The U.S. is considering adding helicopters to its list of potential targets of a military strike. Here, rebel fighters are seen on a Russian-made helicopter seized from the Syrian army at the Minnig Military Airport near the Turkish border on Aug. 11.
As U.S. lawmakers weigh whether to support an attack on the regime of Syrian President Bashar Assad, military planners have expanded the target list for a potential strike.
The Pentagon had been focused on attacking Syria with so-called standoff weapons — cruise missiles, for example. Launched from ships, they can attack Syrian positions without placing American pilots in danger. Cruise missiles are very precise, and perfect for hitting fixed targets, such as command-and-control centers the Syrian military relies on.
The arguments for and against taking military action against the regime of Syrian President Bashar Assad for its alleged use of chemical weapons against civilians were laid out Monday on Morning Edition.
Making the case for a "legitimate, necessary and proportional response" was Samantha Power, the U.S. ambassador to the United Nations.
It's 8 a.m. on a recent day at Forward Operating Base Nolay, a small Marine outpost in Taliban-infested Sangin District of southern Afghanistan's Helmand province. The Marines are in the process of caffeinating and preparing for the day.
Suddenly, explosions and gunfire ring out. The Marines don't run for their weapons or bunkers for that matter. They don't even flinch.
"We can sit here and we can have a cup of coffee when there's booms going on, we're not concerned about it," says Lt. Col. Jonathan Loney.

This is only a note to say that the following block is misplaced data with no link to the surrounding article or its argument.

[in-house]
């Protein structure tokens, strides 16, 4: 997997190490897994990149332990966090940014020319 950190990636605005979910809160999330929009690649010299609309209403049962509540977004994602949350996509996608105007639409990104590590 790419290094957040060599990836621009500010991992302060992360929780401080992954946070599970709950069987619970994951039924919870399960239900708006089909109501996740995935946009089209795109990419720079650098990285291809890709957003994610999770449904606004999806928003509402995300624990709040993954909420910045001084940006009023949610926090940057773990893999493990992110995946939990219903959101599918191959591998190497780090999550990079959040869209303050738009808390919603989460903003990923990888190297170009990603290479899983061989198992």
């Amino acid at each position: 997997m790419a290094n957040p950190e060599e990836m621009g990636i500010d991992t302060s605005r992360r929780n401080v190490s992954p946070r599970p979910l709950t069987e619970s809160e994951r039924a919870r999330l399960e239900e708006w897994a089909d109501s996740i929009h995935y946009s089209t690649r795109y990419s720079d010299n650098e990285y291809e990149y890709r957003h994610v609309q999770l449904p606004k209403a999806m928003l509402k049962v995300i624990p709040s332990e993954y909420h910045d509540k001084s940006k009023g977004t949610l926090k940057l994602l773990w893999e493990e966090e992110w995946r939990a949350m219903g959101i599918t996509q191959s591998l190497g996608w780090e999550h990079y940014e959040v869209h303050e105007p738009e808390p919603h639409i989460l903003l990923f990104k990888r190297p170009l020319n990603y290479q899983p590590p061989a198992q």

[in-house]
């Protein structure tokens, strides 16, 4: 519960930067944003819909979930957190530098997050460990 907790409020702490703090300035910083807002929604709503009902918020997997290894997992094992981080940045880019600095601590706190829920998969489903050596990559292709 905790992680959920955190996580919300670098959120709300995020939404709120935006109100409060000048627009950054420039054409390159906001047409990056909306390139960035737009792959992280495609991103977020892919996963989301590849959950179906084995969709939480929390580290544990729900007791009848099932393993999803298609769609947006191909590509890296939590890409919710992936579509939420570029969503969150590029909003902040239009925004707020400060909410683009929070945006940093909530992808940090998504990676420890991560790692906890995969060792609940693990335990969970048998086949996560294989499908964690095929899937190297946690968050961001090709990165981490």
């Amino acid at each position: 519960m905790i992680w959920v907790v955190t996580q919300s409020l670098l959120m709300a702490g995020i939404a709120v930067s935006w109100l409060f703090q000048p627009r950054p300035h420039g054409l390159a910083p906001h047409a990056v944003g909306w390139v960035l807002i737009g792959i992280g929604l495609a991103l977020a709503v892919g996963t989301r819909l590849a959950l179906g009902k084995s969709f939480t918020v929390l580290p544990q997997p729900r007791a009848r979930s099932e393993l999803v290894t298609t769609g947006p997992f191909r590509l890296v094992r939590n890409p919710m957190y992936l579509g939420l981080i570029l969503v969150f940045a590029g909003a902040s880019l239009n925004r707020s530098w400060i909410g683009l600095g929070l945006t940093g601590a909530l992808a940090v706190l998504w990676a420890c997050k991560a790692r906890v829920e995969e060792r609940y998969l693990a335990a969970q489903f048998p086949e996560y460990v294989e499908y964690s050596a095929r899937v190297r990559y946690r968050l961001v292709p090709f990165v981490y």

From 'Morning Edition': White House adviser Tony Blinken talks with NPR's Steve Inskeep
"The president of course has the authority to act" even if Congress does not support his plan for a military strike on Syria, White House deputy national security adviser Tony Blinken told Morning Edition host Steve Inskeep earlier today.
But Blinken also said of the president that it is "neither his desire nor his intention to use that authority absent Congress backing him."
As Secretary of State John Kerry spoke to the House Foreign Affairs Committee on Wednesday, "Code Pink" protesters behind him held up "bloody hands" to express their opposition to the prospect of U.S. military strikes on Syria.
Credit Jim Watson / AFP/Getty Images
"We are not asking America to go to war," Secretary of State John Kerry told the House Foreign Affairs Committee early Wednesday afternoon, as he and other top administration officials continued to push Congress to support President Obama's call for military strikes aimed at the regime of Syrian President Bashar Assad.